poetry

Dreams

by Heidi Wong
New York City, and Hong Kong

This poem is about reclaiming my independence after someone broke my trust. In the end, I wanted to show that it’s fundamental, especially to a mistreated woman, to find power within herself– through her independence, and through her words. I made the ending purposefully ambiguous– “this is what you did to me” could refer to the fact that the speaker was once “clean” and is now not, or the fact that the speaker is now “ugly, disproportionate, monstrous, strong, and stunning.”

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Painting by Netanel Moran

 dreams

the air feels cold again 
like it did when we 
walked across the curved crossroad and
left winding footprints
buried in blinding snow 

the earth seemed to be peeling off her color then 
folding the summer back into her freshman suitcase  

now the days we’ve spent 
rise within me like a storm
tell me 
does she know the way you twitch in your sleep 
can she recognize how you walk 
from a darkened silhouette moving miles away tell me
who 
else
knows the exact way your tone changes
when you believe wholeheartedly 
in everything you’re saying
and are still lying  

because i’m convinced
with every part of my being
a woman knows when a man cheats  

she knows it 
not only in her heart but in her
gut
in the space within her chest that splintered 
when she feared to be
yet was
proven right 
in the pit of her stomach where she might’ve held your future 
in the hollowed arena of her ribcage that
will never stop grieving 
in her spine which her mother cradled  
shielding her  

from what the years could do 
in her pulse which her daughters will feel in sync with theirs 
in every woman that came before her
trying desperately to scrape through the dirt
love is here
we say
despite my aunt blaming herself when he 
stopping coming to her chemo sessions and instead
spent a little more time with the girl who had 
flowing ebony hair 
despite my best friend crumbling in the kitchen 
scrolling furiously on a static screen to find what she
must’ve been missing 
we want to believe i 
want
to believe
love can exist even when we see only her absence   

so i’ll let her bruise her knees on your bed frame
the way i did 
saturday night 
after the rock concert by a band we both listened to in middle school  
and i won’t 
through subtle glances and unpublished thoughts 
reach for her hand to say 
i know i should hate you but i just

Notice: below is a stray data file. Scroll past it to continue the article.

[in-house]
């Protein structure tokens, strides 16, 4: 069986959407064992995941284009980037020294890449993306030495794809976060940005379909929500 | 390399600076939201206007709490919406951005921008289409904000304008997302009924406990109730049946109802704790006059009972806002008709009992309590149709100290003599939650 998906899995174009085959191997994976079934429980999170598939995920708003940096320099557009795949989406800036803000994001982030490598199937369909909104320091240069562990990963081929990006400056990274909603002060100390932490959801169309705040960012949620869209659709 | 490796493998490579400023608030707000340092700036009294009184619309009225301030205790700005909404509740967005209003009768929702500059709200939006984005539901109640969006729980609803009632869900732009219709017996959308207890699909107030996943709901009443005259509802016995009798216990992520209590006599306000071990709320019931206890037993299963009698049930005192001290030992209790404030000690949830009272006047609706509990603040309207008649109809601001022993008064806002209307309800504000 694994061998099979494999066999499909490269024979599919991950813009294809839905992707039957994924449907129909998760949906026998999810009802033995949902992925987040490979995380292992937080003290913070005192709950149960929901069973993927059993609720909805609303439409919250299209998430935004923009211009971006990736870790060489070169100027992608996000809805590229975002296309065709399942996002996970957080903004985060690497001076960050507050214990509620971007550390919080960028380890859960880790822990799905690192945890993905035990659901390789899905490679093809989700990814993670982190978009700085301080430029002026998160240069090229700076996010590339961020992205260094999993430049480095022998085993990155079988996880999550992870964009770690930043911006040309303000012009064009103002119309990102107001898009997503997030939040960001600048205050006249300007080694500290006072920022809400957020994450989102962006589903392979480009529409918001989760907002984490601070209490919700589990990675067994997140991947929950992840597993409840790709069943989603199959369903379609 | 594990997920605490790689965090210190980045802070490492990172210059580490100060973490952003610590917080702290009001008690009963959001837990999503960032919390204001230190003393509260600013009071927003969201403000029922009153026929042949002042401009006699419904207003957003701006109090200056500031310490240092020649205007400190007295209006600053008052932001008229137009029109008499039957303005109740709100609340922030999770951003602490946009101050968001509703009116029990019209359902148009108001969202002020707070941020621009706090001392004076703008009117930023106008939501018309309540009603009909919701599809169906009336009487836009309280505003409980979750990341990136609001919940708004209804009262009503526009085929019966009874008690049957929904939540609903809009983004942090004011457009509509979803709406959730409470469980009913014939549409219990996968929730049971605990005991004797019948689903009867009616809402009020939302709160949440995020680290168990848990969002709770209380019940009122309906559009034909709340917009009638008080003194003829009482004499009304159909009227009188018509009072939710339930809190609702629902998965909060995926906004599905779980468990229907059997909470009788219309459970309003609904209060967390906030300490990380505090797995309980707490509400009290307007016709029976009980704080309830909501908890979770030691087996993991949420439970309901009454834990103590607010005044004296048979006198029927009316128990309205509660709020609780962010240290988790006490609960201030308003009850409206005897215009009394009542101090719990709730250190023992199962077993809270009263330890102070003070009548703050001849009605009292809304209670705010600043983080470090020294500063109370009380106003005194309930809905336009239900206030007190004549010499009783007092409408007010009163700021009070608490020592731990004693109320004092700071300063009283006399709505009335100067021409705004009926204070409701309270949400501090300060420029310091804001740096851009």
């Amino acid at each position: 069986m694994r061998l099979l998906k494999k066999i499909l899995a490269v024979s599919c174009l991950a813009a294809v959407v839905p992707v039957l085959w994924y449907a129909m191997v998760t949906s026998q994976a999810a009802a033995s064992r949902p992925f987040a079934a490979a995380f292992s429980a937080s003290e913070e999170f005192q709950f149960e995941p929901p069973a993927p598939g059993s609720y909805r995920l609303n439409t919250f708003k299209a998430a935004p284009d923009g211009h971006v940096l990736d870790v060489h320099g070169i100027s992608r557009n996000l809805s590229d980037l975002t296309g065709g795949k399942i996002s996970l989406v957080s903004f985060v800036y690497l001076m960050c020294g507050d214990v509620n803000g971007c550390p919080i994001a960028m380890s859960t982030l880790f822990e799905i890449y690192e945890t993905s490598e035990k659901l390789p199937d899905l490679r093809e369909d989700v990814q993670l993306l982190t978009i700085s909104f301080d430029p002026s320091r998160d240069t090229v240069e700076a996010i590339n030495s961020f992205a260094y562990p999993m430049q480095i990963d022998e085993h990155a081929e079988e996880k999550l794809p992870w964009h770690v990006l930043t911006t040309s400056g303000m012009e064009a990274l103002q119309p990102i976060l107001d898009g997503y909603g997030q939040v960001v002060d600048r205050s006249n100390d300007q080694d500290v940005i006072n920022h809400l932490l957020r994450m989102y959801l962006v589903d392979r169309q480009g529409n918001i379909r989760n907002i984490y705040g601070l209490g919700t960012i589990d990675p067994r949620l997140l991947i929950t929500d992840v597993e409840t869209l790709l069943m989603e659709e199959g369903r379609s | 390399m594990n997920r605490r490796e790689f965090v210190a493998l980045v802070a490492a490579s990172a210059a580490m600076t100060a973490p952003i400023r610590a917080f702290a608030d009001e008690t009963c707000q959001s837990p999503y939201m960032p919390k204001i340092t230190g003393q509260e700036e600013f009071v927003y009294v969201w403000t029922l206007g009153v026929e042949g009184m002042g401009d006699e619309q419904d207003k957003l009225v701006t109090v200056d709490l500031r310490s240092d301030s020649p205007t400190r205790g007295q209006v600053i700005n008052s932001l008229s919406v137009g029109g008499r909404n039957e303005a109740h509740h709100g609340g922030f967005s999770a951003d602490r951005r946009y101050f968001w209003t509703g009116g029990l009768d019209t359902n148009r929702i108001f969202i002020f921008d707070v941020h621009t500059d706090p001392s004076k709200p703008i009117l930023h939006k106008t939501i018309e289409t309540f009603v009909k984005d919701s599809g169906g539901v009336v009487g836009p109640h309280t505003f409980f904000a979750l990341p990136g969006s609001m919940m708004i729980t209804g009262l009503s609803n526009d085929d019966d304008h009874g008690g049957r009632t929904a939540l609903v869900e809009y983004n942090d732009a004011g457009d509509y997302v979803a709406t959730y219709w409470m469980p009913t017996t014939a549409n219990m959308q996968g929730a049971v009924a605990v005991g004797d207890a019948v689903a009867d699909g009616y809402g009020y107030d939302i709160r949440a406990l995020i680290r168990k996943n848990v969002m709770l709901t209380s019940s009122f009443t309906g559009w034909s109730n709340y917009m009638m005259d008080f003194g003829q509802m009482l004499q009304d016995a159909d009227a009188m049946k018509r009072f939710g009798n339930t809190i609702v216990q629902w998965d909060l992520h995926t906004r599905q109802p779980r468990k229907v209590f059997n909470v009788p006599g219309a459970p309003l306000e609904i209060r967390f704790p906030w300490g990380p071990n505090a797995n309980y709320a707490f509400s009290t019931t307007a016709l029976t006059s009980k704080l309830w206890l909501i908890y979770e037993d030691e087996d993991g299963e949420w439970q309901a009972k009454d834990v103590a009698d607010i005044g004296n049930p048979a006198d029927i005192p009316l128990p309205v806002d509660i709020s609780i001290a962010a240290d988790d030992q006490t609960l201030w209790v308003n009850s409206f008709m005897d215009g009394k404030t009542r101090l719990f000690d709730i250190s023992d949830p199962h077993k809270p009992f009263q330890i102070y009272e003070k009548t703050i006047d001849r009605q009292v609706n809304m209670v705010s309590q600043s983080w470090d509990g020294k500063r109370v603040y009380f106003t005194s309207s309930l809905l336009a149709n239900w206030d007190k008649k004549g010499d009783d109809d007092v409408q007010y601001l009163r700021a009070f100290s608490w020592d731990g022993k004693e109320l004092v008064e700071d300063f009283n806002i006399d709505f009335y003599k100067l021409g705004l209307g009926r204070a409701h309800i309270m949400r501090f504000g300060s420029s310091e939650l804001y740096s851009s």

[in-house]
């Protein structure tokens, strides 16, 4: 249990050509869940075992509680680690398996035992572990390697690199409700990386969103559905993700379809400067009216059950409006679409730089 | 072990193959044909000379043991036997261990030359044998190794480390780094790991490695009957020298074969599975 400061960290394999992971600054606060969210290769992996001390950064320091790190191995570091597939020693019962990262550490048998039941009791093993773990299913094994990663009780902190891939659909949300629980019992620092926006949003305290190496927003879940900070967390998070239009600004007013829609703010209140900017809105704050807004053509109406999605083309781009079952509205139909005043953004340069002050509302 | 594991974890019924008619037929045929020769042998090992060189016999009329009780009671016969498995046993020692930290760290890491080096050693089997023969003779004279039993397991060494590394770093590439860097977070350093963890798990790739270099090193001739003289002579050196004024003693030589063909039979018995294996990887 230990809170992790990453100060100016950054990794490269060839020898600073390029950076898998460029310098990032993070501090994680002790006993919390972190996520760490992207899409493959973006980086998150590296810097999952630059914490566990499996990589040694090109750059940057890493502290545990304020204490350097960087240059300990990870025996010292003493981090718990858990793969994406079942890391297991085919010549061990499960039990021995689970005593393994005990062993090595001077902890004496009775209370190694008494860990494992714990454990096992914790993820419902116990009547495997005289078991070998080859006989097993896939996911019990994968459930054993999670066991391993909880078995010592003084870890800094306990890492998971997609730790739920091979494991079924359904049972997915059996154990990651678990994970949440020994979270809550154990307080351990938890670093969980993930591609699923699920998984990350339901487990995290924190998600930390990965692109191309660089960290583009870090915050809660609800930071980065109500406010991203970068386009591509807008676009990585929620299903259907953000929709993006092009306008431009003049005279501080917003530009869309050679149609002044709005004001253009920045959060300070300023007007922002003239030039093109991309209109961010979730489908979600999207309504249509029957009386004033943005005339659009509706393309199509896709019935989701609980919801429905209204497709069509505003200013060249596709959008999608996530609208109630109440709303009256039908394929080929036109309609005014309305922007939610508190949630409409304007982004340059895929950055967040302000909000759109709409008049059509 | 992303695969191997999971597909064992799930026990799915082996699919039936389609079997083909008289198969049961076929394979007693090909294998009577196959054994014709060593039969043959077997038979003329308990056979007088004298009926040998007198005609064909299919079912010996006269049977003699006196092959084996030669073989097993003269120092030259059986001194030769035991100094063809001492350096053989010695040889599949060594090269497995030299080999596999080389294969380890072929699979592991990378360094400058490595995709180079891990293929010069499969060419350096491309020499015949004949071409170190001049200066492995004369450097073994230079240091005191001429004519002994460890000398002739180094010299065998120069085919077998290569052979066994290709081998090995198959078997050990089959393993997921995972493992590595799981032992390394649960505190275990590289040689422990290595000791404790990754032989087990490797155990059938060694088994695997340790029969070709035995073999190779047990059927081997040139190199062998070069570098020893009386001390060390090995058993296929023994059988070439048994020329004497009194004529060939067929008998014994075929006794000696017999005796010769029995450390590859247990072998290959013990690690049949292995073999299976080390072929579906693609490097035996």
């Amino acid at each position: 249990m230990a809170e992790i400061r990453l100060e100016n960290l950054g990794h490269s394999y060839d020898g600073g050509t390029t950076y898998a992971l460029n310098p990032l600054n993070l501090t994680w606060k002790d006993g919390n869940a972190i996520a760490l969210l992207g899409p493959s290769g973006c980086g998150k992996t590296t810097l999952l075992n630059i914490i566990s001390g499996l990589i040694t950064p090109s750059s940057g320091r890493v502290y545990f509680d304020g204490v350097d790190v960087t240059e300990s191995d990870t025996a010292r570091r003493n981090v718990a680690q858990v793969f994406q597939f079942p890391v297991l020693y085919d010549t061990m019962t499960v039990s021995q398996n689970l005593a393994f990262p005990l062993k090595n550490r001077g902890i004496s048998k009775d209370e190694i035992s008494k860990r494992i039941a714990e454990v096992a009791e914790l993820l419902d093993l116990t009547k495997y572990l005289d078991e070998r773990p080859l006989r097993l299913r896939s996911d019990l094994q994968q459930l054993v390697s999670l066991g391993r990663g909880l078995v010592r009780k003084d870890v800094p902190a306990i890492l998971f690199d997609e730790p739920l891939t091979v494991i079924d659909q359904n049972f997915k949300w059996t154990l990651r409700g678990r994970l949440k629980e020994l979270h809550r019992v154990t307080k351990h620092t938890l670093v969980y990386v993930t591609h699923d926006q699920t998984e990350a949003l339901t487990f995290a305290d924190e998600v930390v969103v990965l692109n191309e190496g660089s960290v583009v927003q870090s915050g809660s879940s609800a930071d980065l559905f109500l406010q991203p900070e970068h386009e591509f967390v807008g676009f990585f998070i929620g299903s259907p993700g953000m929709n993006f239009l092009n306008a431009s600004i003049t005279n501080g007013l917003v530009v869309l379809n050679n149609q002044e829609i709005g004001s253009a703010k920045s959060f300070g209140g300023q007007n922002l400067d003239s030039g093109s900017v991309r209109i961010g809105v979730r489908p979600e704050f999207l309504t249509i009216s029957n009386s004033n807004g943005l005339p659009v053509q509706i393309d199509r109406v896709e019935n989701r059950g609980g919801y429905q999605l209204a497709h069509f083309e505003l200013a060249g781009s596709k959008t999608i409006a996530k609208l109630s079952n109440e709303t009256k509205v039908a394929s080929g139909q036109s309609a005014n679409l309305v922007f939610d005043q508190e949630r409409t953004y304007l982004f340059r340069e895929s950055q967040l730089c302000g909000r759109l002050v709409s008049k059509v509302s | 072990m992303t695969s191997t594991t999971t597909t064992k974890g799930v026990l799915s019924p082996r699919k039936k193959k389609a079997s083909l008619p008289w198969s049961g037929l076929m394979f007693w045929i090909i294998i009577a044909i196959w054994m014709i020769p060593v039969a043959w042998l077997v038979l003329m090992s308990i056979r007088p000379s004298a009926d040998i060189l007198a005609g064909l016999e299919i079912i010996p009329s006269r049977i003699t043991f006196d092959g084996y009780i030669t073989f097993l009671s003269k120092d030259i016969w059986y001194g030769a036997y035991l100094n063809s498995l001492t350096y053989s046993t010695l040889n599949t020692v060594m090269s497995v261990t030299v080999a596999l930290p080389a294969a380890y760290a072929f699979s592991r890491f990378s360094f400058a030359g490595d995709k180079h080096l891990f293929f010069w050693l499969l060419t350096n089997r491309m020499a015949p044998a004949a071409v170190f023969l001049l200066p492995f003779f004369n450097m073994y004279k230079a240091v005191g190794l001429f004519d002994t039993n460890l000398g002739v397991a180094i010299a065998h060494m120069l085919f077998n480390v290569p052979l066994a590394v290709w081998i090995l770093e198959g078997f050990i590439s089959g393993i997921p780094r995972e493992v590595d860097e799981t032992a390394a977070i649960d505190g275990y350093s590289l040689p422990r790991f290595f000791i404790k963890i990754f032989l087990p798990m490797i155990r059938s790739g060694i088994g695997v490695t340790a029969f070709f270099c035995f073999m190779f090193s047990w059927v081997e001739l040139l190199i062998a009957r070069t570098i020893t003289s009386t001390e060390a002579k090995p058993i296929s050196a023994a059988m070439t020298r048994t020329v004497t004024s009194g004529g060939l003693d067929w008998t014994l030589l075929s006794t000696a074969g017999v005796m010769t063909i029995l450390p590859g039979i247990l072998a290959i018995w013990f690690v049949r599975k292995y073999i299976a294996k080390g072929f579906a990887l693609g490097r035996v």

don’t  

i know he’s a dream 
only a dream you never want to wake up from   

when the blood seeps through your mattress and he
struts around campus like a hunter
adept enough to kill an animal with 
one shot to the head you 
won’t want to wake up when he
makes you question if your voice echoes too loud
emotions appear 
too ugly 
too disproportionate
too monstrous to fit into a doll sized body you 
won’t want to wake up when he 
shaves off the rebellion in you 
mounts a submissive smile in its place you 
will not want to wake up  

it’s always easier to rest in comatose 
than to stand and fight alone  

yet sometimes we fear loneliness so much 
we’d put our pain on hold 
to hold someone else’s world together  

did you even notice
when i prepared a meal with my own flesh 
so you wouldn’t go hungry 
just to hear you had already eaten  

here
love
you have the spotlight now
and still no one knows your name  

i’ll wield poetry as a weapon
scar the manhattan skyline 
i’ll be ugly 
disproportionate
monstrous 
strong
stunning  

once 
i was clean and delicate like december snow and this
is what you did to me

-(h.w.)


ig_icon MEET THE POET:

My name is Heidi Wong and I am 19 years old. This poem was unspeakably important to me, as it epitomized why I write poetry in the first place. Poetry is something that chooses you– you do not choose it. The process of writing this poem was infinitely painful, but afterwards it’s as if I physically became lighter. Writing can save us. I believe this with every word I put down on paper, because no matter what happens, writing is the one consistent factor which alleviates what life can do to us. 

 


 

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